Lambda and method reference inference

Dan Smith daniel.smith at
Fri Dec 7 14:10:34 PST 2012

On Dec 6, 2012, at 11:56 AM, Remi Forax <forax at> wrote:

> I think i've already raised this point in August during the face to face meeting and at that time nobody care, maybe this time, I will have more chance :)
> with
>    interface A<T> {
>      T foo(T a, T a2);
>    }
> this compile:
>    A<Integer> b = Integer::plus;    // with plus defined as int plus(int,int)
> but not this one:
>    A<Integer> c = (int x, int y) -> x + y;
> Can we, please, have the same rules for both method references and lambdas that have their type of parameters specified ?

For what it's worth, I have been hanging on to this idea as something to circle back on.

It would be useful if you could expand on your motivation.  I'm guessing it is one (or both) of:
1) You don't like the model we have and prefer yours.
2) You want direct control over the signature of the method generated by the compiler, for performance reasons.

Where we left this last is that we like the model ("we" meaning Oracle folks, plus I haven't heard much opposition from other EG members), but it's something to reconsider if we find that performant code requires some manual intervention for tuning (e.g., minimizing boxing).

Also, it would be useful to define the scope of what you're after:
1) Parameter types can be boxed/unboxed
2) Parameter types can be widened (or anything else legal in an invocation context)
2') Thus, type parameters for generic descriptors can be widened to their bounds
3) Parameter types can be grouped via varargs

Consistency with method references would suggest doing all of these...


Addressing the model: Brian summarized the model succinctly—lambdas _override_ a functional interface method; method references are _invocations from_ a functional interface method.  In other words, this:


is shorthand for this:

(x,y) ->, y)

If the types of 'x' and 'y' are 'Integer', that's fine.  It is not necessary that 'x' and 'y' have type 'int'.

You point out that certain adaptations on the parameters can't be performed, and you have to do that yourself inside the body (e.g., cast Integer to int or call a method that will do the conversion automatically).  In the rare circumstance in which such conversions have semantic consequences, that's true enough.

We have a pretty good story for widening where the target type uses wildcards.  For example:

Predicate<? super Integer> p = (Number n) -> ...; // legal

Here, we infer that the instantiation of Predicate is Predicate<Number>.

So probably the main practical impact of the problem, if there is one, is with respect to boxing/unboxing.  If we eventually support primitives as type arguments, that problem may go away, too...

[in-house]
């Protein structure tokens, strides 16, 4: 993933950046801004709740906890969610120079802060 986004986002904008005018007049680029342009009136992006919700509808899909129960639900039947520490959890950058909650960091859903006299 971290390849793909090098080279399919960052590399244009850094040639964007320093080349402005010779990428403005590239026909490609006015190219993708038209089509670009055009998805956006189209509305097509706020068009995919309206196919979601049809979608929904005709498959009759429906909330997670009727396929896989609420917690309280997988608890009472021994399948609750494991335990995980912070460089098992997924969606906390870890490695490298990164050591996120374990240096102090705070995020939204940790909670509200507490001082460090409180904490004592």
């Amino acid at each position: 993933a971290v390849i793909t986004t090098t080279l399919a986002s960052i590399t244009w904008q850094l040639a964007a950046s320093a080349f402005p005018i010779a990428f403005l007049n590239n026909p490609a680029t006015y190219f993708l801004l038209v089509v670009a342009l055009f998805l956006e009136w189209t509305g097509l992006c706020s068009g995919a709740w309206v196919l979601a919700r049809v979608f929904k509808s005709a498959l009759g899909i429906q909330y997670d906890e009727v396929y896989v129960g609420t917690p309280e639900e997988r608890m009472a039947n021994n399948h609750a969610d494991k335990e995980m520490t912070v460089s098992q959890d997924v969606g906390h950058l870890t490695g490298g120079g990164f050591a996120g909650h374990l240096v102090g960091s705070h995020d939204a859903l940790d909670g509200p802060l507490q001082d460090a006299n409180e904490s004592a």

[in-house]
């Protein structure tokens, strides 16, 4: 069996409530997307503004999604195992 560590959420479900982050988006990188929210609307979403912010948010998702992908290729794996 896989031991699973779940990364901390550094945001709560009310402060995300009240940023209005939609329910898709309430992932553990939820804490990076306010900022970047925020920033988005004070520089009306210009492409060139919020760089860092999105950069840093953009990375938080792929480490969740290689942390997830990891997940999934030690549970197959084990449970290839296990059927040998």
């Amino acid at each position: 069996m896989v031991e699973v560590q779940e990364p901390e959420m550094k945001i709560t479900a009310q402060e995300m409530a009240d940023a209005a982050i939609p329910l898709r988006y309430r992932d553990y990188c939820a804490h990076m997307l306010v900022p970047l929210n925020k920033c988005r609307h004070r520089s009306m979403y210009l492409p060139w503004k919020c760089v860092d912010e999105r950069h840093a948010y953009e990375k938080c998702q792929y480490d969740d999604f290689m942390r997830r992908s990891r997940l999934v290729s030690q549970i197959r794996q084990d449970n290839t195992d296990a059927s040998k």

Brian points out that equality is more useful for inference than convertibility.  For example, the above wildcard inference problem essentially tries to find an alpha such that Predicate<alpha> is a valid target type.  With equality constraints, this means, trivially:

alpha = Number

(More generally, we could have something like a descriptor parameter type Foo<? super Bar<alpha>> and a lambda parameter type Foo<? super Bar<Monkey[]>>; it's always just pattern matching to solve for alpha.)

In contrast, with convertibility constraints, we get

alpha :> Number

And then we need to work out whether there are other constraints on alpha (e.g., the declared bounds), and there's a bunch of complexity to solve for the "best" alpha and hope we're right.  Of course we know how to do this, because that's how we handle method invocations, but in the context of deciding what the descriptor of a target type is, it's sure nice to keep things simple.

Similarly, we looked into contravariance for the most-specific algorithm.  If you look at my write-up about overload resolution from a few months ago (jsr-335-eg list, subject "Method invocations & applicability", subheading "Functional Interface Parameter Types"), you'll see discussion about how both contravariance and covariance are problematic.  So we settled on requiring that the parameter types be the same.  Turns out, that was a really good choice.  Because if the parameter types are different, we can't make any guarantees about the interpretation of the body.  As we've explored the "most specific" analysis and decided, e.g., that we want to know whether certain lambda returns produce primitives or references, it's really nice to have a stable interpretation of the body with which to work.

Summarizing, the idea that parameter types should match with something else pops up quite a bit in our design, and typically frees up the compiler to do more useful things.  It's not just an anomaly in the lambda compatibility rules.


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